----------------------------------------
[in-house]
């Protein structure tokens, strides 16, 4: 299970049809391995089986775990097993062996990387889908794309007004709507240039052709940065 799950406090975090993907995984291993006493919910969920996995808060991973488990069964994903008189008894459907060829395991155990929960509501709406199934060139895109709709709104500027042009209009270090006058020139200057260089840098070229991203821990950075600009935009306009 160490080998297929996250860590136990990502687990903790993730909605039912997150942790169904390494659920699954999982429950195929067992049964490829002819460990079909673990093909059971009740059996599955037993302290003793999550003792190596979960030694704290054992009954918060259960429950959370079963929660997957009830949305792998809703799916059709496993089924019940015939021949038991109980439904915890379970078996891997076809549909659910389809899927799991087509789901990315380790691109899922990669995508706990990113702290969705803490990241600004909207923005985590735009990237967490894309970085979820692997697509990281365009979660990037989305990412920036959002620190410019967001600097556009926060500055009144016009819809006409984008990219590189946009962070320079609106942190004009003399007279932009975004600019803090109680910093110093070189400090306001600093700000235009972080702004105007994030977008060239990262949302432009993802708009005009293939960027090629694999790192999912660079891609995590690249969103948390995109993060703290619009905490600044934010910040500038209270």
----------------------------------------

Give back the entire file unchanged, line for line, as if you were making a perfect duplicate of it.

[in-house]
């Protein structure tokens, strides 16, 4: 299970049809391995089986775990097993062996990387889908794309007004709507240039052709940065 799950406090975090993907995984291993006493919910969920996995808060991973488990069964994903008189008894459907060829395991155990929960509501709406199934060139895109709709709104500027042009209009270090006058020139200057260089840098070229991203821990950075600009935009306009 160490080998297929996250860590136990990502687990903790993730909605039912997150942790169904390494659920699954999982429950195929067992049964490829002819460990079909673990093909059971009740059996599955037993302290003793999550003792190596979960030694704290054992009954918060259960429950959370079963929660997957009830949305792998809703799916059709496993089924019940015939021949038991109980439904915890379970078996891997076809549909659910389809899927799991087509789901990315380790691109899922990669995508706990990113702290969705803490990241600004909207923005985590735009990237967490894309970085979820692997697509990281365009979660990037989305990412920036959002620190410019967001600097556009926060500055009144016009819809006409984008990219590189946009962070320079609106942190004009003399007279932009975004600019803090109680910093110093070189400090306001600093700000235009972080702004105007994030977008060239990262949302432009993802708009005009293939960027090629694999790192999912660079891609995590690249969103948390995109993060703290619009905490600044934010910040500038209270």